You can read other Friday Fictioneers’ work by clicking the link that appears below my story.

gnarled-tree

The Enchantment

by Jan Brown

As a boy, my husband would sit in his yard and talk to the tree. He was convinced of a spirit dwelling within.

His grandmother told folktales of Yakshinis, beautiful and powerful tree nymphs. Yakshinis could reveal treasure, cure illness, and teach you how to enchant the hearts and minds of your fellow man (or woman).

But my husband was never wealthy, and his cancer was never cured.

Did the Yakshini fail him? No, she taught him well! He enchanted my heart.

Now, I talk to the tree. With each breeze, its branches enfold me, telling me I am loved.

*********************************************************************************



White as a Ghost

It’s time for Friday Fictioneers, when writers from around the world post 100-word stories based on a photo prompt provided on Rochelle Wisoff-Fields’ blog.  This week’s photo, as well as the amazing sculpture, are by Claire Fuller.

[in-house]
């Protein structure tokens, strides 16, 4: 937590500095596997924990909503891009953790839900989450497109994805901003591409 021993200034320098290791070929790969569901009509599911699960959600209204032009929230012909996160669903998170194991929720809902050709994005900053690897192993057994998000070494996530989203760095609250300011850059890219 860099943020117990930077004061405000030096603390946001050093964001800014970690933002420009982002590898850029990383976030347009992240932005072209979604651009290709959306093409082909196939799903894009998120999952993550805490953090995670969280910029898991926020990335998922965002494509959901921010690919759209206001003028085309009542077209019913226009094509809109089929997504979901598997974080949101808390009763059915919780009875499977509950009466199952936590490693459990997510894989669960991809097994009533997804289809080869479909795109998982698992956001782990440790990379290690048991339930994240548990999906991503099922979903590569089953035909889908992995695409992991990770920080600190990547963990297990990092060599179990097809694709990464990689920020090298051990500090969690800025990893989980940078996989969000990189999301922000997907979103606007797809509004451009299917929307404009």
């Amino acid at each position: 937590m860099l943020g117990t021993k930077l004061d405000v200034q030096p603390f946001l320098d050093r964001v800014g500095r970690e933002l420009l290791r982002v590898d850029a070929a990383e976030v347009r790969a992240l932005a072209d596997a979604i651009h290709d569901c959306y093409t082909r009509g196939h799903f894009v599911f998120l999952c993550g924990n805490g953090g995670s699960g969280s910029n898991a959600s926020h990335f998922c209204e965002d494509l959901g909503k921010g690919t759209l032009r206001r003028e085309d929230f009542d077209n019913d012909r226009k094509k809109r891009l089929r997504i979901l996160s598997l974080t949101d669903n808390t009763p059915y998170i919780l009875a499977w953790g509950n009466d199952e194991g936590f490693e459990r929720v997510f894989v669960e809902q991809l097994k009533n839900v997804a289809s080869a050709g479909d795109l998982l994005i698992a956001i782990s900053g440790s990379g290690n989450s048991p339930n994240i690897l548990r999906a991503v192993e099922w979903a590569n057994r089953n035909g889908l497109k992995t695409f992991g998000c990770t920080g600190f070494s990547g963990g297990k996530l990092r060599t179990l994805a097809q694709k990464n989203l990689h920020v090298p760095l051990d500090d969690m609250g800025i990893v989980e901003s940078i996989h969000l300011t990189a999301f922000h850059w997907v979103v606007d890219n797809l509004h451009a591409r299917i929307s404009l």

You can read other Friday Fictioneers’ work by clicking the link that appears below my story.

Enjoy!

copyright-claire-fuller

White as a Ghost

by Jan Brown

A rustling in the back yard woke me from a fitful sleep. A weekend of moving and unpacking had left me both exhausted and wired. I ventured out to the deck, but fog obscured my view of the property.

The fog evaporated in mere seconds, leaving two wispy spirals of white mist. I pulled my robe tight around me and walked across the yard. The mists dissipated into the earth under the willow tree, leaving behind only an outline in the dirt.

I dug with my hands till I reached them: the previous owners, stark white, mummified in limestone dust.

~~~~~~~~~~~~~~~~~~~~~~~~~~~~~~~~~~~~~~~~~~~~~~~~~~~~~~~~~~



Happy Halloween

For a bit of Halloween fun, I’m re-running a previous piece of flash fiction with a devilish theme. Hope you enjoy it!

How I Take My Coffee

by Jan Brown

He seemed to be talking to anyone who would listen.

“Everyone thinks the devil is just one guy—one big red guy with horns on his head and cloven hooves for feet.”

I don’t usually talk to men while waiting for my latte, but I had to chuckle. I turned around. “What do you say he looks like?”

“He could look like anyone. He could look like a barista, for example.”

The barista handed me my coffee and started laughing and berating the customer. “Now, Luke, stop spouting your supernatural, bad mojo gibberish. You’ll warp this sweet young lady’s mind.”

“Oh, thanks! But I’m probably old enough to know better!”